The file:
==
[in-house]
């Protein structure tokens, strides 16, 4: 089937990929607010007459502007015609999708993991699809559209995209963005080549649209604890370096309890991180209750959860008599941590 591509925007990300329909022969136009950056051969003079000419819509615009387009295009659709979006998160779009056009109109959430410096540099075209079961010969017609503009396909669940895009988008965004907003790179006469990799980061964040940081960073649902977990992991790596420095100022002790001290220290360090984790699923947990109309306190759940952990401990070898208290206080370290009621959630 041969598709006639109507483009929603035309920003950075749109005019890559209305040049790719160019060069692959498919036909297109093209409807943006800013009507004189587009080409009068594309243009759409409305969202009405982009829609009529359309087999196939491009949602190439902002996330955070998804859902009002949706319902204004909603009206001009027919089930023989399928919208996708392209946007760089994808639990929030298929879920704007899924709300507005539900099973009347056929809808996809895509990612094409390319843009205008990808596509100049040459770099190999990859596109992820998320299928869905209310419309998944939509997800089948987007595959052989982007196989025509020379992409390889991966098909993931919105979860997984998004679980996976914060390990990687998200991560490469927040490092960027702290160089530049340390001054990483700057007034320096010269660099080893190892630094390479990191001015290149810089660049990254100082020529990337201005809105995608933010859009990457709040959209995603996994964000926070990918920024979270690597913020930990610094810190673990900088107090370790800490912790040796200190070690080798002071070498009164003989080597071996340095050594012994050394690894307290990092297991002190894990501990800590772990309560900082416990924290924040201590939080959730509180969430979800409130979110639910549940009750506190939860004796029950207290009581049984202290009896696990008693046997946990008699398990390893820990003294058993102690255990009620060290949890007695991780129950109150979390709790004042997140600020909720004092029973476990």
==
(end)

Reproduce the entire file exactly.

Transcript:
[in-house]
């Protein structure tokens, strides 16, 4: 089937990929607010007459502007015609999708993991699809559209995209963005080549649209604890370096309890991180209750959860008599941590 591509925007990300329909022969136009950056051969003079000419819509615009387009295009659709979006998160779009056009109109959430410096540099075209079961010969017609503009396909669940895009988008965004907003790179006469990799980061964040940081960073649902977990992991790596420095100022002790001290220290360090984790699923947990109309306190759940952990401990070898208290206080370290009621959630 041969598709006639109507483009929603035309920003950075749109005019890559209305040049790719160019060069692959498919036909297109093209409807943006800013009507004189587009080409009068594309243009759409409305969202009405982009829609009529359309087999196939491009949602190439902002996330955070998804859902009002949706319902204004909603009206001009027919089930023989399928919208996708392209946007760089994808639990929030298929879920704007899924709300507005539900099973009347056929809808996809895509990612094409390319843009205008990808596509100049040459770099190999990859596109992820998320299928869905209310419309998944939509997800089948987007595959052989982007196989025509020379992409390889991966098909993931919105979860997984998004679980996976914060390990990687998200991560490469927040490092960027702290160089530049340390001054990483700057007034320096010269660099080893190892630094390479990191001015290149810089660049990254100082020529990337201005809105995608933010859009990457709040959209995603996994964000926070990918920024979270690597913020930990610094810190673990900088107090370790800490912790040796200190070690080798002071070498009164003989080597071996340095050594012994050394690894307290990092297991002190894990501990800590772990309560900082416990924290924040201590939080959730509180969430979800409130979110639910549940009750506190939860004796029950207290009581049984202290009896696990008693046997946990008699398990390893820990003294058993102690255990009620060290949890007695991780129950109150979390709790004042997140600020909720004092029973476990």